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Destination Royale

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Thoughts of luxury shopping conjure up images of ‘high streets' in western markets that play host to the world's ultimate fashion brands. Places such as New York's Madison Avenue, Avenue Montaigne in Paris, Bond Street in London or Via Montenapoleone in Milan have become legendary for offering the luxury consumer a one-stop destination for all purchases. India, a nascent luxury market, has nothing remotely comparable. "We grossly lack the experience of luxury shopping," says Atul Mehrotra, co-founder of Evoluzione, a high-end store in Chennai. "You can't name a single place that is a ‘wow' shopping destination."

That is beginning to change now, with the opening of two luxury malls — DLF Emporio and The Collection — in Delhi and Bangalore, respectively. Global luxury brands present in India are moving beyond the limitations of five-star hotels (their abode so far) to these malls, creating an Indian version of a high street, only it's not a street, but the confines of a building.

Not that consumers mind. "I would not enjoy hotel hopping to look for different brands at different places," says Neha Kapoor, an occasional shopper of luxury products in Delhi. "With a mall housing all brands under one roof, it has become more convenient. I've come to buy brands I would only pick on trips abroad. But now with DKNY and Burberry under the same roof, shopping has definitely become fun." With an unending variety of stores and brands to choose from, luxury malls make eminent sense to the serious shopper.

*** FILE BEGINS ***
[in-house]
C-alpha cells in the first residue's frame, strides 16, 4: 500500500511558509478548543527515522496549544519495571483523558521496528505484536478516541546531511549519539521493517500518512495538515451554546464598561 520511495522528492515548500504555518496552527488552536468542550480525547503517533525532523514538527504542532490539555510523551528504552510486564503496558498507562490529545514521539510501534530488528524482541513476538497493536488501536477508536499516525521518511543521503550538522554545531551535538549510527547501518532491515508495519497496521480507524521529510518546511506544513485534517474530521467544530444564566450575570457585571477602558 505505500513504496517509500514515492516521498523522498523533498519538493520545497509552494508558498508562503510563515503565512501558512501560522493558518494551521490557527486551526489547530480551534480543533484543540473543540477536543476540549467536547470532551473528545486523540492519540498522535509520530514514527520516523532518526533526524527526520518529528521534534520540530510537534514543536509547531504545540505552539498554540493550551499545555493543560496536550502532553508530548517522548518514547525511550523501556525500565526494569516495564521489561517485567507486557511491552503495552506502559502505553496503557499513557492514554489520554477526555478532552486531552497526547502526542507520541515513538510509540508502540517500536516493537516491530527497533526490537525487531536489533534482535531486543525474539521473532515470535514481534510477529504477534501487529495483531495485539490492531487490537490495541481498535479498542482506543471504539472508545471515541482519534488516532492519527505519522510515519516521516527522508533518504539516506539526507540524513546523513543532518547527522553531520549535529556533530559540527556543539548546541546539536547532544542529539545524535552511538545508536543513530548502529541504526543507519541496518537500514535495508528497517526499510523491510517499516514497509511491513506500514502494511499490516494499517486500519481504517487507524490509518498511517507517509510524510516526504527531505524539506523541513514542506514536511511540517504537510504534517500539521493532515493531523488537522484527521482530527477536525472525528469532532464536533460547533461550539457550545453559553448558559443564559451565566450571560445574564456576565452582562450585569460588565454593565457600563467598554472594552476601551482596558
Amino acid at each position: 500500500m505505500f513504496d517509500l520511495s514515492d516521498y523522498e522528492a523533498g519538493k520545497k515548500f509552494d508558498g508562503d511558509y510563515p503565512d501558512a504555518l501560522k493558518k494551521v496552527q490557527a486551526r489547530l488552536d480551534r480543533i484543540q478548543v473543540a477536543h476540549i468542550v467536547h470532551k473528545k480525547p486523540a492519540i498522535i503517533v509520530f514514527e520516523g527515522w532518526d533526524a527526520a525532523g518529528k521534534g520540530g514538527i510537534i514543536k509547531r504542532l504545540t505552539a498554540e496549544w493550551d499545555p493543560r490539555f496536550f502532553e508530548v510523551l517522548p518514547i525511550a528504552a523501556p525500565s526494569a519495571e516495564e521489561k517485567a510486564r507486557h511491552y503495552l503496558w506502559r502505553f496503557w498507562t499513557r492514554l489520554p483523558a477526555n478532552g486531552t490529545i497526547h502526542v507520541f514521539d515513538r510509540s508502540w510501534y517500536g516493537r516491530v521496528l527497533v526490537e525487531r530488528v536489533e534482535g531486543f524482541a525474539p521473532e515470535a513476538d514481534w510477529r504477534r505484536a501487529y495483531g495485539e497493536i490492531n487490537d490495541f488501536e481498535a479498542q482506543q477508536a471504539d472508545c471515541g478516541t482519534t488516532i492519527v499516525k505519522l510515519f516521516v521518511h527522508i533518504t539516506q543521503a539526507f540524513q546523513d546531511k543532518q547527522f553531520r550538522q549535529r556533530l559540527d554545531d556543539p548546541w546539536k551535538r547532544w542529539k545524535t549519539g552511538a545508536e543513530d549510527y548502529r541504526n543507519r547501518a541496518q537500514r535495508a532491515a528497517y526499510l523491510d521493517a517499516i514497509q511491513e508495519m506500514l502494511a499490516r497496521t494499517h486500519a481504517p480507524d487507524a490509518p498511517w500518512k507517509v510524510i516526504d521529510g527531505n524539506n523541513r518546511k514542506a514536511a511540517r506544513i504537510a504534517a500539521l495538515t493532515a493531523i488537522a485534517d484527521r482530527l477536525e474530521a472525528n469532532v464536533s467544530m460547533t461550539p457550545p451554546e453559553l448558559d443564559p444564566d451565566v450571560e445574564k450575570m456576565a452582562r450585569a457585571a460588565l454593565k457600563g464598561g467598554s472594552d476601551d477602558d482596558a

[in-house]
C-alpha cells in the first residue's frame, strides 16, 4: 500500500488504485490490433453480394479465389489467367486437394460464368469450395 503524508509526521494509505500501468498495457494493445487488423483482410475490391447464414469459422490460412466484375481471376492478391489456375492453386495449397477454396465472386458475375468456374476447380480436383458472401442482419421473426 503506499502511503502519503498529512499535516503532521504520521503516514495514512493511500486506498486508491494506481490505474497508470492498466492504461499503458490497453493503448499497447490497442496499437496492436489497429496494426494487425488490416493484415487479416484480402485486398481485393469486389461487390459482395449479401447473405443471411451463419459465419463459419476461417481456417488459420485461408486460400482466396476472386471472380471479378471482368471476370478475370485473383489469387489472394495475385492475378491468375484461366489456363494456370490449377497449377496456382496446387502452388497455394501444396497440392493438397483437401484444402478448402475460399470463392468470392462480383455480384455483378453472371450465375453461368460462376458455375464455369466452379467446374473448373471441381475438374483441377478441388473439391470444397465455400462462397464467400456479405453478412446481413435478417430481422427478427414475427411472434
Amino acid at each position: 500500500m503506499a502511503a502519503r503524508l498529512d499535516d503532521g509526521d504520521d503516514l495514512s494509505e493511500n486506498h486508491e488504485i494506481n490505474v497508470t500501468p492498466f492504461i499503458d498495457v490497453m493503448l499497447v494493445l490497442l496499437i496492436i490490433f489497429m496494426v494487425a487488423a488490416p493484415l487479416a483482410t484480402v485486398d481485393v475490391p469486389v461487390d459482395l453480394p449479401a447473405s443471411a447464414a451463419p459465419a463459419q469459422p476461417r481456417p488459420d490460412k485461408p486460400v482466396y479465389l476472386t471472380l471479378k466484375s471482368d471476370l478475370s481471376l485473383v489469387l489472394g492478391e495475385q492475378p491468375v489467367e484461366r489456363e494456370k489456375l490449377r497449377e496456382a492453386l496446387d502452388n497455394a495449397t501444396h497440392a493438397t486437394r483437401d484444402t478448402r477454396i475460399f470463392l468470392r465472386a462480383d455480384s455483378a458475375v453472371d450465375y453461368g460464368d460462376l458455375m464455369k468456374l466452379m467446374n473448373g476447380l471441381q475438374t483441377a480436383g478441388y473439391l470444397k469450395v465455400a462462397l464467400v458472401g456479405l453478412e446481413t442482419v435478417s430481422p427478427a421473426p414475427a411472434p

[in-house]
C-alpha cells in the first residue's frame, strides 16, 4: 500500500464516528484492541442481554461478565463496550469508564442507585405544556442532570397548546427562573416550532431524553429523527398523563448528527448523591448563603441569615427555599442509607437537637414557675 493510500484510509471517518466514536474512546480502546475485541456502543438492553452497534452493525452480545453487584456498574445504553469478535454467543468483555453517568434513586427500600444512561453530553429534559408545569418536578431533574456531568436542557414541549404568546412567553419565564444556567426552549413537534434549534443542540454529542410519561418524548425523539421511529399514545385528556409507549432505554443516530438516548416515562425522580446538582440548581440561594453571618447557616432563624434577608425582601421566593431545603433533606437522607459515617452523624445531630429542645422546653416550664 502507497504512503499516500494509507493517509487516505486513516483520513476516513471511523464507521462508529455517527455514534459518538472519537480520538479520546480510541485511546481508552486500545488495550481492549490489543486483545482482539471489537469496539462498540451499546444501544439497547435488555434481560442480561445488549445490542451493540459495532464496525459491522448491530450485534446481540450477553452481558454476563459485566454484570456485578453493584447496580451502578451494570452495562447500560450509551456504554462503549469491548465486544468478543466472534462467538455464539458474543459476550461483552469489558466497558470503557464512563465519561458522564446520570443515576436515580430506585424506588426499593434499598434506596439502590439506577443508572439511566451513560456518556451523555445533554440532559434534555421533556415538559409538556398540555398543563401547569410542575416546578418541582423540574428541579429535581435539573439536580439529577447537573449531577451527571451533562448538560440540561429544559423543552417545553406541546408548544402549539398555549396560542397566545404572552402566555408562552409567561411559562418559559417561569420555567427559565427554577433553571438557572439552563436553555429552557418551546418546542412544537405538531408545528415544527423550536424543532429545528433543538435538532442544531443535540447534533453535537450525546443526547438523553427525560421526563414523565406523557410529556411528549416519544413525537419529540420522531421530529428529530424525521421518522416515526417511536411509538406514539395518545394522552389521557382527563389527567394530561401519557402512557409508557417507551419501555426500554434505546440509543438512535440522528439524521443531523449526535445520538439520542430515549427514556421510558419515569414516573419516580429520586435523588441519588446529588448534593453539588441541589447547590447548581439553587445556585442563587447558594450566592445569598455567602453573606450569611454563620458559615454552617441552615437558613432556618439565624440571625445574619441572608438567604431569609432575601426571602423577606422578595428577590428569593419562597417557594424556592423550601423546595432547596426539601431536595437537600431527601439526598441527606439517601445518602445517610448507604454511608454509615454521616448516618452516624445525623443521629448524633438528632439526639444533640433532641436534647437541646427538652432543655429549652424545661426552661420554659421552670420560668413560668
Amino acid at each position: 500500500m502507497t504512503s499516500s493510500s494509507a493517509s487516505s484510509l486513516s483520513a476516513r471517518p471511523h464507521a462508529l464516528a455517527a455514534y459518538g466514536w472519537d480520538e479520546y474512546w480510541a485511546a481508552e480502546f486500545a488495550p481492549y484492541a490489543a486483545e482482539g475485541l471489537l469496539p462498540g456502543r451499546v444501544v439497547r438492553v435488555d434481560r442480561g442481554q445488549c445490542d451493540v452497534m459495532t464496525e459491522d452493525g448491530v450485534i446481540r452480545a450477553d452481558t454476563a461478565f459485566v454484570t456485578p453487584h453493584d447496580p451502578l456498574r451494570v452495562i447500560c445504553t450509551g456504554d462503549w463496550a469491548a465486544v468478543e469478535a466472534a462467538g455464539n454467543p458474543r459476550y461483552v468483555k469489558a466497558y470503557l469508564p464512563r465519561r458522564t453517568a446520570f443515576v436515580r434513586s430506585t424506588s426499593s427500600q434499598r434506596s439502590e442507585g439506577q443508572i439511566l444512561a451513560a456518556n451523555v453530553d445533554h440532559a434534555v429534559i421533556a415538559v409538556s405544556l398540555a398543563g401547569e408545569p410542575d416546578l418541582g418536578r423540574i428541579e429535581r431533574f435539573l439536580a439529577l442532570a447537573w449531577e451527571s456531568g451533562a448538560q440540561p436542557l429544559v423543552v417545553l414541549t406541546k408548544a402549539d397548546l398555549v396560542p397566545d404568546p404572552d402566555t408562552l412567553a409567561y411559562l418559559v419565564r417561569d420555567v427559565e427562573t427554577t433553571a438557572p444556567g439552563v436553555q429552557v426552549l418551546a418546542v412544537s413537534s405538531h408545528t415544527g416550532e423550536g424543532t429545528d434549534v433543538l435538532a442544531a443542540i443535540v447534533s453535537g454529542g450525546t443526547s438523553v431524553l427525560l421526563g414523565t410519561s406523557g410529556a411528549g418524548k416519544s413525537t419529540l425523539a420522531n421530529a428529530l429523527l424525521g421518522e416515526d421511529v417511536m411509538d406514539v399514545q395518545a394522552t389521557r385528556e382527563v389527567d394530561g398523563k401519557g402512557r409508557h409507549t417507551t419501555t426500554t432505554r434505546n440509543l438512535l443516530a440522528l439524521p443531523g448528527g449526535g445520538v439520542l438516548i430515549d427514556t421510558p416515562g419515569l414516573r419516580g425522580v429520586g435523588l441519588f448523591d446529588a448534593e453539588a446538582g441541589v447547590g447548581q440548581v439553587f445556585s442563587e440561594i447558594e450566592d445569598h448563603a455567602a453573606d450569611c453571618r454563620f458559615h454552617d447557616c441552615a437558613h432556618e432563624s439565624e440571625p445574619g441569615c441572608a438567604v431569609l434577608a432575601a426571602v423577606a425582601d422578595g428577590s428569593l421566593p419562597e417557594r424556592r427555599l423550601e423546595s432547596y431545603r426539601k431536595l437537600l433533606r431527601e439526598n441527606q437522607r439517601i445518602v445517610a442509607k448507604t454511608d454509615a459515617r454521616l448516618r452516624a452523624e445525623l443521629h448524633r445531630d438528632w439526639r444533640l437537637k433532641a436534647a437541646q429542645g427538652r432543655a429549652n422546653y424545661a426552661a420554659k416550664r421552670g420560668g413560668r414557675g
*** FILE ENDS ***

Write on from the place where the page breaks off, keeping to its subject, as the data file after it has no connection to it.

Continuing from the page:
"The essence of yesterday's bazaar or today's mall remains the same — providing consumers with an all encompassing experience," says Mohan Murjani of the Murjani Group, which has launched several international luxury brands such as Gucci and Jimmy Choo in India. Thanks to these two malls, global brands have found it easier to set up shop in the country, to the delight of the consumer. Be it an exclusive Hermes Birkin bag, a Jimmy Choo shoe every woman battles for, or a piece of Cartier jewellery, you needn't travel the world to splurge your hard-earned money.

And what of the experience? "I guess stores are pretty much uniform across the world," says actress Lara Dutta, who favours brands such as Cartier, Patek Philippe, Jimmy Choo, Louis Vuitton and Gucci. "In India, sometimes the new season pieces are not available unless by order. Prices too are on a par with international markets. The staff in India is better turned out, well-informed and keen to make a sale." Dutta now eagerly awaits the launch of brands such as Manolo Blahnik and Zara. The latter plans to reach the Indian market by 2010.

Not everyone is enamoured by the quality of India's luxury industry, though. "The Indian market is young and is developing too, whereas abroad retailing is a professionalised industry," says noted designer Ritu Beri. "They have totally mastered the skill of service and retailing."